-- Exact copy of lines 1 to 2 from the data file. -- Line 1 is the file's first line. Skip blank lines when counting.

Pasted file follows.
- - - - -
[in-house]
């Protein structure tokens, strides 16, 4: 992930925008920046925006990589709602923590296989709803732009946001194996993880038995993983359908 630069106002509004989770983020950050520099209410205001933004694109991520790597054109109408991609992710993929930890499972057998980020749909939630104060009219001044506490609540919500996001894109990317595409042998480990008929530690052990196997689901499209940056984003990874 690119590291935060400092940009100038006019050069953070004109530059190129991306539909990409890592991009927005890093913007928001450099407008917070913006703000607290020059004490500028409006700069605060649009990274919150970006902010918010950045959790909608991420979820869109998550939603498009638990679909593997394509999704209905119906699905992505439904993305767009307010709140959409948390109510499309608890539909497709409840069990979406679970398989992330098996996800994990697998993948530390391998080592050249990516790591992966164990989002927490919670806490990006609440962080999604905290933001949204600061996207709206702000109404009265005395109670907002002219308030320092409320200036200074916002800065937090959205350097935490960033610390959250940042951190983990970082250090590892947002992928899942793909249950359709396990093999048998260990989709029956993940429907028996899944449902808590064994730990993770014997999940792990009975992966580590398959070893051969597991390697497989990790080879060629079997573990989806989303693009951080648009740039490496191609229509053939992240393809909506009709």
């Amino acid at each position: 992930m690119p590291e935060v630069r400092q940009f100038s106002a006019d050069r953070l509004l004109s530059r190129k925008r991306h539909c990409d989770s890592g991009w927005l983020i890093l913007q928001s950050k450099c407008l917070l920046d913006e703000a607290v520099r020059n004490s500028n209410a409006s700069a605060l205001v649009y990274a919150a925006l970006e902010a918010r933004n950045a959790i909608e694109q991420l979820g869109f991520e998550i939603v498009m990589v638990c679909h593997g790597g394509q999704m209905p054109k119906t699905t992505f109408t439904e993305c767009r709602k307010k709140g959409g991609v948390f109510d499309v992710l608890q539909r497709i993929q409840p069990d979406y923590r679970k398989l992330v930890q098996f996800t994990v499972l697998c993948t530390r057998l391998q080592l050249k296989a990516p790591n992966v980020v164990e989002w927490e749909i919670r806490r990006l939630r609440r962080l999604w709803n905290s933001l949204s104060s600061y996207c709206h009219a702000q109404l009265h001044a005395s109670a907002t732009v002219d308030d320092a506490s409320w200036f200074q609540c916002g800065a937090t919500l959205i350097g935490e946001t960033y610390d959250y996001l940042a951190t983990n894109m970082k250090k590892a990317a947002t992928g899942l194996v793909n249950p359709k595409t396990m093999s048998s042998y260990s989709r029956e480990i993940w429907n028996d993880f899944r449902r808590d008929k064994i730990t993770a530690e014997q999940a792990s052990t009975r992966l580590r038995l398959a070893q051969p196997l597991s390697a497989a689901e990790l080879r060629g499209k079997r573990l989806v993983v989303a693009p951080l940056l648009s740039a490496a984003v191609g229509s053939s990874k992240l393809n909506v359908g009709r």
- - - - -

[in-house]
């Protein structure tokens, strides 16, 4: 992930925008920046925006990589709602923590296989709803732009946001194996993880038995993983359908 630069106002509004989770983020950050520099209410205001933004694109991520790597054109109408991609992710993929930890499972057998980020749909939630104060009219001044506490609540919500996001894109990317595409042998480990008929530690052990196997689901499209940056984003990874 690119590291935060400092940009100038006019050069953070004109530059190129991306539909990409890592991009927005890093913007928001450099407008917070913006703000607290020059004490500028409006700069605060649009990274919150970006902010918010950045959790909608991420979820869109998550939603498009638990679909593997394509999704209905119906699905992505439904993305767009307010709140959409948390109510499309608890539909497709409840069990979406679970398989992330098996996800994990697998993948530390391998080592050249990516790591992966164990989002927490919670806490990006609440962080999604905290933001949204600061996207709206702000109404009265005395109670907002002219308030320092409320200036200074916002800065937090959205350097935490960033610390959250940042951190983990970082250090590892947002992928899942793909249950359709396990093999048998260990989709029956993940429907028996899944449902808590064994730990993770014997999940792990009975992966580590398959070893051969597991390697497989990790080879060629079997573990989806989303693009951080648009740039490496191609229509053939992240393809909506009709």